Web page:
Nearly every artist who's had a bad review has a revenge fantasy about critics. In "Panic," Joseph Goodrich's Hitchcockian murder mystery, the fantasy plays out in an orgiastic scene that moves from room to balcony to room.
It's a bit much, if you ask me, in director Carin Bratlie's physically and psychically gripping production that opened over the weekend at Park Square Theatre in St. Paul. Bratlie has delivered a well-executed mystery that moves with the precise timing of a Swiss clock.
There are at least three ways to die in "Panic" -- by gun, by knife and by strangulation. All come into play in a narrative that seems straightforward enough: Well-known American director Henry Lockwood (Stephen D'Ambrose in a very fine performance), is in Paris for the premiere of his latest movie, shot a year earlier. His base is a luxury hotel suite that he shares with his frail wife, Emma (Barbara Kingsley). He also has brought along his zealously protective secretary, Miriam Stockton (Jen Maren).
One night, when Lockwood is out, a mysterious woman steals into the suite, threatening to kill Miriam or jump off the balcony. The secretary saves her, only to hear the woman, Liliane Bernard (Heidi Fellner), allege that Lockwood raped her a year ago while filming his latest feature, where she played a part. She claims she can prove her accustation, and she wants redress in the form of money.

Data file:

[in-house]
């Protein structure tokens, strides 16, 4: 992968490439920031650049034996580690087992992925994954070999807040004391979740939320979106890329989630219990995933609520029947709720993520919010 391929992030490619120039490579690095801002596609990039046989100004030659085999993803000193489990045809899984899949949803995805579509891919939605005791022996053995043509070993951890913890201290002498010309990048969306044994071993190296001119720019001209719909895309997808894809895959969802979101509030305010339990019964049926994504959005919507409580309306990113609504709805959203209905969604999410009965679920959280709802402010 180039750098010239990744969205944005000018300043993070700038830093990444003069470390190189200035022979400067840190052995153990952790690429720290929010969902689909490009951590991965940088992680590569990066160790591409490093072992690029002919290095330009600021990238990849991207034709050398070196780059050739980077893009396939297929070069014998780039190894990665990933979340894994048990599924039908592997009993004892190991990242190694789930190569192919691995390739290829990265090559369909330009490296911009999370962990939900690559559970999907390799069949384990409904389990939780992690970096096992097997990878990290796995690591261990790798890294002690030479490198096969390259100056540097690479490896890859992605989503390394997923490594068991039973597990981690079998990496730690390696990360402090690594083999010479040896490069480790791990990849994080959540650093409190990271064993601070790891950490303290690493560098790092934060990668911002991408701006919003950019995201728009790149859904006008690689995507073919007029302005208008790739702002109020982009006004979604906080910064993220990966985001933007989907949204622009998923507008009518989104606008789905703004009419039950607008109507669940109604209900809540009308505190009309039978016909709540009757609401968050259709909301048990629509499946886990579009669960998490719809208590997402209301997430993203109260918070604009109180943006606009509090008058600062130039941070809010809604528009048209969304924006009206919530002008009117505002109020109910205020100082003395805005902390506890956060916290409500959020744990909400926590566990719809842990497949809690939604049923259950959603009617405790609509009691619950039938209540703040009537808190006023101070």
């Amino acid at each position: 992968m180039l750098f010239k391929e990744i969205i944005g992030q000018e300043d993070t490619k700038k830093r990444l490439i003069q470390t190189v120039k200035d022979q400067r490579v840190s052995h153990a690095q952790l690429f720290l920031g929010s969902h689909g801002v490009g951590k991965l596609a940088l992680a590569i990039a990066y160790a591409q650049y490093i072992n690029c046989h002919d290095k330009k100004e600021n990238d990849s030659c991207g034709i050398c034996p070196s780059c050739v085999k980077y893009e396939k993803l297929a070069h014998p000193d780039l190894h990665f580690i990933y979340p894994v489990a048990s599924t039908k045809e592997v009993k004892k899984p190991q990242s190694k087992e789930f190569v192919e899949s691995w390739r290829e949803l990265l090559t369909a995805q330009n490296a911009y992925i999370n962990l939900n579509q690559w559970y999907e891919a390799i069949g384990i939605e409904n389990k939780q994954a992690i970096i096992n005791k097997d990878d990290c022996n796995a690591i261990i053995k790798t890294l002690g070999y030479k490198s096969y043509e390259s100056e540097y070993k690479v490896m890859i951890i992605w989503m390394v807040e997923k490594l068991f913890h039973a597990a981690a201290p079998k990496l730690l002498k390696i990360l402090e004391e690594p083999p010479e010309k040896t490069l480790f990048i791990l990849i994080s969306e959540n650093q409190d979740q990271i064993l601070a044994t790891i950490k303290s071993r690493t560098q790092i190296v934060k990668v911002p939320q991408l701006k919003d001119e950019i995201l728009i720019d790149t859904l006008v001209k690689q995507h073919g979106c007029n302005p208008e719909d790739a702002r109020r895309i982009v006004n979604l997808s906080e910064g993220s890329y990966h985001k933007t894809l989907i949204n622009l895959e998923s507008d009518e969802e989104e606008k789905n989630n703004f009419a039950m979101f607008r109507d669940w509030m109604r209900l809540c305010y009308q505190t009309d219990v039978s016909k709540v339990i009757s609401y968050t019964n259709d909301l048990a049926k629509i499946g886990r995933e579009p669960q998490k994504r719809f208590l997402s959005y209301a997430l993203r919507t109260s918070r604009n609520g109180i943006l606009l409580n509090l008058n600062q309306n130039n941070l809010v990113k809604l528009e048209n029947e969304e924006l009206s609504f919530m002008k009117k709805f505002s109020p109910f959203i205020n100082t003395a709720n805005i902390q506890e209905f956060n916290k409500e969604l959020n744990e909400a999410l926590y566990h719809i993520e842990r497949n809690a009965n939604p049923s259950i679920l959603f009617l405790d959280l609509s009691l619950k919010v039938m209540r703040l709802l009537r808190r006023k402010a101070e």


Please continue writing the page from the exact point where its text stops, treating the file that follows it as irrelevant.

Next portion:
Even though "Panic" won the 2008 Edgar Allan Poe Award for best play from the Mystery Writers of America, it can still be edited. There's a scene in the first act that drags a little as reporter Alain Duplay (Garry Geiken) tapes an interview with Lockwood.
Otherwise, from Kirby Moore's handsome set design to Michael Kittel's lighting, "Panic" is a winner. The smart, loyal American secretary is the hero, and Maren plays her with reserves of physical and intellectual strength. It helps that the actor is tall and solid, and that she signals her intelligence with her eyes and a tone that shows a sharp mind at work.
The casting is largely faultless. Kingsley invests Emma with moral strength, even as she toddles around with a cane. Geiken's Alain is smarmy and ingratiating, but not too unctuous. Fellner's Liliane is an international woman of mystery whose secrets we want to know.
The foreign accents, which sometimes wax and wane with actors in other shows, are fairly steady in this production, which means we can focus on the characters.
Its subject might be murder, but "Panic" is a show that's about thrills. Bratlie's staging, with this swell cast, hits the right buttons.
Rohan Preston • 612-673-4390